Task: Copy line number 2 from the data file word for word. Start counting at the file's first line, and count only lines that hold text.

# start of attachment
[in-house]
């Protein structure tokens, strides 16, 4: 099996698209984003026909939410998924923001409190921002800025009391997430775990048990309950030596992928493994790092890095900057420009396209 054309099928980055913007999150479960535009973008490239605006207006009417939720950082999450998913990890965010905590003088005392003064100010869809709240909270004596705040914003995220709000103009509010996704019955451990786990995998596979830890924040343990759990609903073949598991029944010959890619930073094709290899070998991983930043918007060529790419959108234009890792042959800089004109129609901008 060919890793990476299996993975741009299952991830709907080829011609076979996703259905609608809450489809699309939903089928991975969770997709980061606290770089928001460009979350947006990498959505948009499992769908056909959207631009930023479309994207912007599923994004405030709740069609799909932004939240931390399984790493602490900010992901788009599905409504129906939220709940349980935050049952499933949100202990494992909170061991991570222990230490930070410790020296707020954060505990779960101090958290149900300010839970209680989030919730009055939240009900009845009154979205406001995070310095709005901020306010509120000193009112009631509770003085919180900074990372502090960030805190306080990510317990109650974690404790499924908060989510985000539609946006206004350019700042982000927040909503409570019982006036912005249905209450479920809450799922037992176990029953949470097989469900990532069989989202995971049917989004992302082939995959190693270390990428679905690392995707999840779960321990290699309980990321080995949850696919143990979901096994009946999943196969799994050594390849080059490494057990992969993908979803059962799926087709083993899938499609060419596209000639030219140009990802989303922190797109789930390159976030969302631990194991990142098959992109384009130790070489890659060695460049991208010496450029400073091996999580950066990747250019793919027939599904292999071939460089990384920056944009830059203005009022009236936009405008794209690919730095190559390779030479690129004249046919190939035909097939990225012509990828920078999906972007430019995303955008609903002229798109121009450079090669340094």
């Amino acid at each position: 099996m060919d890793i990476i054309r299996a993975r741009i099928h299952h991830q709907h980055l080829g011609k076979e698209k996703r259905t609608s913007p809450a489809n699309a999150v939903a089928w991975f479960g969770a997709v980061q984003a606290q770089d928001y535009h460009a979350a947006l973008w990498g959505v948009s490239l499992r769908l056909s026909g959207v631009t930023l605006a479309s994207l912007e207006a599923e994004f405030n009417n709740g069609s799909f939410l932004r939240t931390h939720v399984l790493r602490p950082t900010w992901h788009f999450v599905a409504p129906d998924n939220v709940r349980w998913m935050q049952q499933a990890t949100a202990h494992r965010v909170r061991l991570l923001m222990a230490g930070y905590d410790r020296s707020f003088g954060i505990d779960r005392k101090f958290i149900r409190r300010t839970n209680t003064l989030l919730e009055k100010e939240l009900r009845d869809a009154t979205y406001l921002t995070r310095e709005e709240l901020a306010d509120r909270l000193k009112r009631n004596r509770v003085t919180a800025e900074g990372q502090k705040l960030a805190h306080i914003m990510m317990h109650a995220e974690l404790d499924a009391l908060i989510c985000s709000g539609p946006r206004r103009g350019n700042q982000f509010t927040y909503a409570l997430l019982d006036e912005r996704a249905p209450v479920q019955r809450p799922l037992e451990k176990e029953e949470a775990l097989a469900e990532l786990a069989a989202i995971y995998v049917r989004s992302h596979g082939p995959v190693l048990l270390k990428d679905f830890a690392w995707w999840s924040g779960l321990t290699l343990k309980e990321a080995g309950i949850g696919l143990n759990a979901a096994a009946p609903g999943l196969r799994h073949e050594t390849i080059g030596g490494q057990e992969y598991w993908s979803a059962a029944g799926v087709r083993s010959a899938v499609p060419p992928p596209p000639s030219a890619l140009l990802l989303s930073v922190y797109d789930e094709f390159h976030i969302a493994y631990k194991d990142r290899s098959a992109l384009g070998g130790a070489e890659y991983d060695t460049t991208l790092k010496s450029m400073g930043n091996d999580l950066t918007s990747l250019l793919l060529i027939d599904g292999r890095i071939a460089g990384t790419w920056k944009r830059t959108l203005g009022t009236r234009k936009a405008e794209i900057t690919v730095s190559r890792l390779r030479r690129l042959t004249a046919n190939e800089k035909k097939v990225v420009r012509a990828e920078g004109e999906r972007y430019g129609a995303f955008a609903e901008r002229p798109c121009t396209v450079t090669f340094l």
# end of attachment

């Protein structure tokens, strides 16, 4: 099996698209984003026909939410998924923001409190921002800025009391997430775990048990309950030596992928493994790092890095900057420009396209 054309099928980055913007999150479960535009973008490239605006207006009417939720950082999450998913990890965010905590003088005392003064100010869809709240909270004596705040914003995220709000103009509010996704019955451990786990995998596979830890924040343990759990609903073949598991029944010959890619930073094709290899070998991983930043918007060529790419959108234009890792042959800089004109129609901008 060919890793990476299996993975741009299952991830709907080829011609076979996703259905609608809450489809699309939903089928991975969770997709980061606290770089928001460009979350947006990498959505948009499992769908056909959207631009930023479309994207912007599923994004405030709740069609799909932004939240931390399984790493602490900010992901788009599905409504129906939220709940349980935050049952499933949100202990494992909170061991991570222990230490930070410790020296707020954060505990779960101090958290149900300010839970209680989030919730009055939240009900009845009154979205406001995070310095709005901020306010509120000193009112009631509770003085919180900074990372502090960030805190306080990510317990109650974690404790499924908060989510985000539609946006206004350019700042982000927040909503409570019982006036912005249905209450479920809450799922037992176990029953949470097989469900990532069989989202995971049917989004992302082939995959190693270390990428679905690392995707999840779960321990290699309980990321080995949850696919143990979901096994009946999943196969799994050594390849080059490494057990992969993908979803059962799926087709083993899938499609060419596209000639030219140009990802989303922190797109789930390159976030969302631990194991990142098959992109384009130790070489890659060695460049991208010496450029400073091996999580950066990747250019793919027939599904292999071939460089990384920056944009830059203005009022009236936009405008794209690919730095190559390779030479690129004249046919190939035909097939990225012509990828920078999906972007430019995303955008609903002229798109121009450079090669340094």